Washington lawmakers have an aversion to anything coming out of China and attaining global success
TikTok is the most successful social media app to emerge in the past decade.
A huge phenomenon among young people, TikTok has established itself as the single most downloaded application in the world, which has become a staple for many people’s lives in the same way legacy platforms such as Facebook had before.
However, not everyone is happy. One unique characteristic of TikTok is that it’s the first non-American social media app to ever gain worldwide ascendancy. Even more importantly, it’s Chinese, and as much as the application isn’t political, its association with Beijing has landed it in the line of fire.
A US House committee has just voted to forward an act which, if signed into law, will give the president power to ban TikTok as he wishes. Likewise, US President Joe Biden himself has ordered the application removed from all federally owned devices, a move which has been copied by some other Western countries.
The claim is, because TikTok is “Chinese-owned,” it must be a “national security risk.” The most hawkish US senators, such as Josh Hawley and Marco Rubio, have never disguised their intentions to have it banned completely in the United States, and who can forget that the Trump administration already attempted to do so but was unsuccessful after the move was challenged in court?
Of course, there isn’t any serious evidence of a “security risk” posed by TikTok – only guilt by association, since the app is Chinese. The firm has worked hard, and devotes enormous amounts of money to lobbying and marketing to prove the opposite. Apparently, that is not enough to stop the tide of paranoia sweeping in its direction.
The reality? The US just isn’t rational when it comes to dealing with China. American political culture is deeply affected by ‘McCarthyist’ scaremongering, and when there are not enough solid facts available to justify an aggressive political decision, such decisions are made based on emotional statements. These emotional statements are most often related to fear or hatred, and trumped up as necessary to manufacture public consent. This is a ‘post-truth’ world, and China is on the other side of it.
Over the past few years, the US has developed an aversion to anything coming out of China that has attained global success. US foreign policy is now obsessed with trying to contain China at all costs, especially in the field of high-end technologies which, if Beijing is allowed to succeed, will enormously deplete US power and influence.
The US has subsequently “entity listed” or blacklisted thousands of Chinese companies. Recent measures include targeting Beijing’s entire semiconductor industry. This was after Washington set out to cripple Huawei. As the US pursues the Chinese companies it seeks to take down, it levels the same vague allegations at them, claiming that they are a “national security threat,” and that through their “association” with the Chinese government, there is a risk that the technology will be used to take your data and spy on them.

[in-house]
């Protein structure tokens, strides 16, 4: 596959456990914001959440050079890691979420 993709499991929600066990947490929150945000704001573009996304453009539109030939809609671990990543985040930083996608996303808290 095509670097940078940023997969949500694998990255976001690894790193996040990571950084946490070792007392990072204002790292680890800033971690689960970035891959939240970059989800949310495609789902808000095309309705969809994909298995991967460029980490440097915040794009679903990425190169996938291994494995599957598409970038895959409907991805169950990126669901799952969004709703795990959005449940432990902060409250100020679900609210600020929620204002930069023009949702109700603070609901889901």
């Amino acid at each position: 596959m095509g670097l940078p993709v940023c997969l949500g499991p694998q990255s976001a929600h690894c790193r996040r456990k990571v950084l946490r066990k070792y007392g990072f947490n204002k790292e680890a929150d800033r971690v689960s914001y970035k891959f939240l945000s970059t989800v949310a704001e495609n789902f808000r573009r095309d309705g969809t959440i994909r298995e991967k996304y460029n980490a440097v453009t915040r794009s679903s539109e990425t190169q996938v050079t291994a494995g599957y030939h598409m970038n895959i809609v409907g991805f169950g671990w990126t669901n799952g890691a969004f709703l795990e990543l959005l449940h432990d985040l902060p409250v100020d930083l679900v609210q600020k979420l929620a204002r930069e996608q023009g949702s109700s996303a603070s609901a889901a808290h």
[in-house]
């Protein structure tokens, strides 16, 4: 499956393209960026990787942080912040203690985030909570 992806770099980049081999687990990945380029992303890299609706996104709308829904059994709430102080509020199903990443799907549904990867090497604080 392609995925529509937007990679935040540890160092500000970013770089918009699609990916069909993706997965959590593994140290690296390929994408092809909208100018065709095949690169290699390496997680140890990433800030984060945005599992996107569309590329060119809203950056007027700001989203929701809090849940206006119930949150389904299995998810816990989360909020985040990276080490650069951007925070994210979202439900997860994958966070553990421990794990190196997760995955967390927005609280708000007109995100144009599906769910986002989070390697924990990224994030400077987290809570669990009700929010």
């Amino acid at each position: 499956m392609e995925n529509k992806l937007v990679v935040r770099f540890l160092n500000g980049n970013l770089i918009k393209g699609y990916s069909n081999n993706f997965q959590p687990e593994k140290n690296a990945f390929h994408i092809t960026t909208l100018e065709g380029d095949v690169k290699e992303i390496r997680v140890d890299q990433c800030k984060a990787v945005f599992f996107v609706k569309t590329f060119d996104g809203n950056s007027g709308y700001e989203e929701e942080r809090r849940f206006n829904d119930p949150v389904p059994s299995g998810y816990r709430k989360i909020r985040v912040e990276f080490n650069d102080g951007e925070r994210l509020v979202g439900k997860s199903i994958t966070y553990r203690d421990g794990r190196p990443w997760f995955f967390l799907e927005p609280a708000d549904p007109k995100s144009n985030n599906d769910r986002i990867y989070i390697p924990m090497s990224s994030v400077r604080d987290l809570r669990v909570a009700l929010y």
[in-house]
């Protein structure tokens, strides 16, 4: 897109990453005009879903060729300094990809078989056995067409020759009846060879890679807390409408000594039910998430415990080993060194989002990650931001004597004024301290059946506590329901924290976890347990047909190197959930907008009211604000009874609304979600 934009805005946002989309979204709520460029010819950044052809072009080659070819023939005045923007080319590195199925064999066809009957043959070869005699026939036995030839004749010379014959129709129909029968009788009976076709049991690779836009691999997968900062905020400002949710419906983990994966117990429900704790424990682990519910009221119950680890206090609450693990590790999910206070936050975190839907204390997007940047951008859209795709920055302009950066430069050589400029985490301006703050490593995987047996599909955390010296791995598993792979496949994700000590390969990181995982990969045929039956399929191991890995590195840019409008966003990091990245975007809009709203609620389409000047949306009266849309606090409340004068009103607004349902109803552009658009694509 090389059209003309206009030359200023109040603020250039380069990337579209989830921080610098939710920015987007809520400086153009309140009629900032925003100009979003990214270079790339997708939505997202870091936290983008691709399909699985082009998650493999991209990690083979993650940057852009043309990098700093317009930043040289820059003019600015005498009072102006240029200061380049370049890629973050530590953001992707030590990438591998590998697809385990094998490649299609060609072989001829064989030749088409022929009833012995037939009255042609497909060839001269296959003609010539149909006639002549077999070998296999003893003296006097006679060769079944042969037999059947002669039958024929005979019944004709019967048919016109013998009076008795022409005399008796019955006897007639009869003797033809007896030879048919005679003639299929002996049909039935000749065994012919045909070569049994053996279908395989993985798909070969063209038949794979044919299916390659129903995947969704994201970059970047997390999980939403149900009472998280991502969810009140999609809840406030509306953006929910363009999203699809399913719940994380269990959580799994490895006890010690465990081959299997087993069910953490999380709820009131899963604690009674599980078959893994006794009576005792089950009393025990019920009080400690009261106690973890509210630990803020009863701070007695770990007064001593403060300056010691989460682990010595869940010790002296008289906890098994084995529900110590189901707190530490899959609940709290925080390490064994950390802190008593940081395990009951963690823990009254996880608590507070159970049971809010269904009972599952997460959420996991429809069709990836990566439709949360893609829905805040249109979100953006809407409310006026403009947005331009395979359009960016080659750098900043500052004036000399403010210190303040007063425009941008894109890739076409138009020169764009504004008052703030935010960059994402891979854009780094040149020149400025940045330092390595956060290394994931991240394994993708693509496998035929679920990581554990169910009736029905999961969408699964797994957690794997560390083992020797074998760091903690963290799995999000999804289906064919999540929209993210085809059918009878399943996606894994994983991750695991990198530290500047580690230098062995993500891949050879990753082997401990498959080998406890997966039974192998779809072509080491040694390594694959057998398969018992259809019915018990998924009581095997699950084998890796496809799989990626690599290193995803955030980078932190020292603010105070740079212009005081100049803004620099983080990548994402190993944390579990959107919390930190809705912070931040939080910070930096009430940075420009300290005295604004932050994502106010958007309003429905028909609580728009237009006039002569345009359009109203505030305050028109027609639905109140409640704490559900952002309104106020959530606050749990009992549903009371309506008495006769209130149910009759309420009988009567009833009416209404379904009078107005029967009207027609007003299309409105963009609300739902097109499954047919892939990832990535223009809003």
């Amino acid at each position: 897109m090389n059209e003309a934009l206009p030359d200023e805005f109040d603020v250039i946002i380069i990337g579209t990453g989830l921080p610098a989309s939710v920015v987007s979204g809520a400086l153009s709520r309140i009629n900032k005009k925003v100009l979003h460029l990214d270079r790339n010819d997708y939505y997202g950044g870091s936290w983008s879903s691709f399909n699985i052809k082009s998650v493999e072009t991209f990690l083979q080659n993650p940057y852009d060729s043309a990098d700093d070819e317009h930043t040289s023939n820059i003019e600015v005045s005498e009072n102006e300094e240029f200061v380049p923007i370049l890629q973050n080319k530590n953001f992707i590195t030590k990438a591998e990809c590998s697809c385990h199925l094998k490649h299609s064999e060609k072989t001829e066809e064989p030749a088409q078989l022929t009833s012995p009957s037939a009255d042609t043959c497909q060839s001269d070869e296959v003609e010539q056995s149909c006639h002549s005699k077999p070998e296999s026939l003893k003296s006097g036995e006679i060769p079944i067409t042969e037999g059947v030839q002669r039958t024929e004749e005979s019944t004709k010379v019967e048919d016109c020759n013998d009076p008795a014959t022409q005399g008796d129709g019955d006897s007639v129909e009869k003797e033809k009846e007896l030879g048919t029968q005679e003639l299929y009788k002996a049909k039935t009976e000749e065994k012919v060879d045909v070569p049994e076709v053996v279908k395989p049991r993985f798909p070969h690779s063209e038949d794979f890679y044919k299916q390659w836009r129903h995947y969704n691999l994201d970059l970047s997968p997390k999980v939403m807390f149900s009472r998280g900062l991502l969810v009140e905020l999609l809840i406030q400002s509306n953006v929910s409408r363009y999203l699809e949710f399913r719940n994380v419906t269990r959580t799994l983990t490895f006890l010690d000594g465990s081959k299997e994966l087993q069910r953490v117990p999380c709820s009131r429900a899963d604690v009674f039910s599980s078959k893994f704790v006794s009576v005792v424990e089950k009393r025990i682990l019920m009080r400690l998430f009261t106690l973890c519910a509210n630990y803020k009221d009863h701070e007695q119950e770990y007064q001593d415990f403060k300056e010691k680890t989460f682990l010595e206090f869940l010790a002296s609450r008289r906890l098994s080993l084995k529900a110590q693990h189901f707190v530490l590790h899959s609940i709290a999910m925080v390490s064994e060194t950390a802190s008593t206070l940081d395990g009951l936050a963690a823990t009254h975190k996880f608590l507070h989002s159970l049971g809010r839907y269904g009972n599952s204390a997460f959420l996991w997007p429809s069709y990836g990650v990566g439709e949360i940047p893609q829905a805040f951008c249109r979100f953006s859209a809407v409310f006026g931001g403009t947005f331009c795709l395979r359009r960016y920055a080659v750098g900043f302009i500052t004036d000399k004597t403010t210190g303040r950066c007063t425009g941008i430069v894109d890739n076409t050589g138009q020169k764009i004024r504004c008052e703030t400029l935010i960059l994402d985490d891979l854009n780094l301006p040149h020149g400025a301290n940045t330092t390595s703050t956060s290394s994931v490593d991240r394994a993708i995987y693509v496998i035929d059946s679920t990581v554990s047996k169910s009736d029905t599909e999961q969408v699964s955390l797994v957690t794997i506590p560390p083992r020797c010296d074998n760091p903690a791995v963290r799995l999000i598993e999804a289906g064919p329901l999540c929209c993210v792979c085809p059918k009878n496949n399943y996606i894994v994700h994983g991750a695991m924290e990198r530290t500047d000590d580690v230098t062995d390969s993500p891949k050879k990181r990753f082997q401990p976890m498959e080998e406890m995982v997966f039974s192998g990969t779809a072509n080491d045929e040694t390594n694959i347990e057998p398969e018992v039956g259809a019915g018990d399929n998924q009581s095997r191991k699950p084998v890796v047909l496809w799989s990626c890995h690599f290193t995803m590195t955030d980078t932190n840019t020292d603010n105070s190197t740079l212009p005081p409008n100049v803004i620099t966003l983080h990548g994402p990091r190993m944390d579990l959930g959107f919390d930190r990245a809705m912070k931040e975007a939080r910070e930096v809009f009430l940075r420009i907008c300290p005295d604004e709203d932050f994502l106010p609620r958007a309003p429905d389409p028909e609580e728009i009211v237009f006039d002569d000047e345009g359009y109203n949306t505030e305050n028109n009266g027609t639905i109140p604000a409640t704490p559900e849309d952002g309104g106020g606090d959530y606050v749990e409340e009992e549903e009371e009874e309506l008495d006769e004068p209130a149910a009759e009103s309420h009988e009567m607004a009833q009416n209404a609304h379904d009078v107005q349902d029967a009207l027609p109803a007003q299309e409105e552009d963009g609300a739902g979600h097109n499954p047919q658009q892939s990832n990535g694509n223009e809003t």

These allegations can get as silly as claiming Chinese-made fridges can spy on people. Never in this ‘debate’ is any solid evidence ever provided. The US just simply says so again and again, until it becomes an established trope in popular discourse, is parroted by the mainstream media, and steers the public debate in allied countries to get the foreign policy outcomes that Washington wants. This is precisely how the US was able to convince allied countries to exclude Huawei from its 5G networks.
However, it still remains unclear if the Biden administration will actually ban TikTok countrywide. First, it is because, as much as it is a hugely successful Chinese application, the reality is that the stakes of TikTok’s success are not strategic. It does not alter the balance of power between the US or China in a dynamic which can have military implications, at least not in a way that something such as semiconductors can. Secondly, such a ban can have shocking reverberations for freedom of speech and there is a serious argument that it may be unconstitutional. Case in point, the previous attempts to ban Chinese applications by the Trump administration, including WeChat and TikTok itself, were blocked in the courts. This sets a precedent regardless of any bill the US Congress may pass.
Given this, it is clear that the obsession over TikTok is nothing more than collective mass hysteria, the same mass hysteria which pervades all things related to China in the US today. However, whether this will ever lead to substantial policy outcomes in the TikTok case remains to be seen, and if it ever did, it would likely provoke outrage and cost Biden a generation of young voters.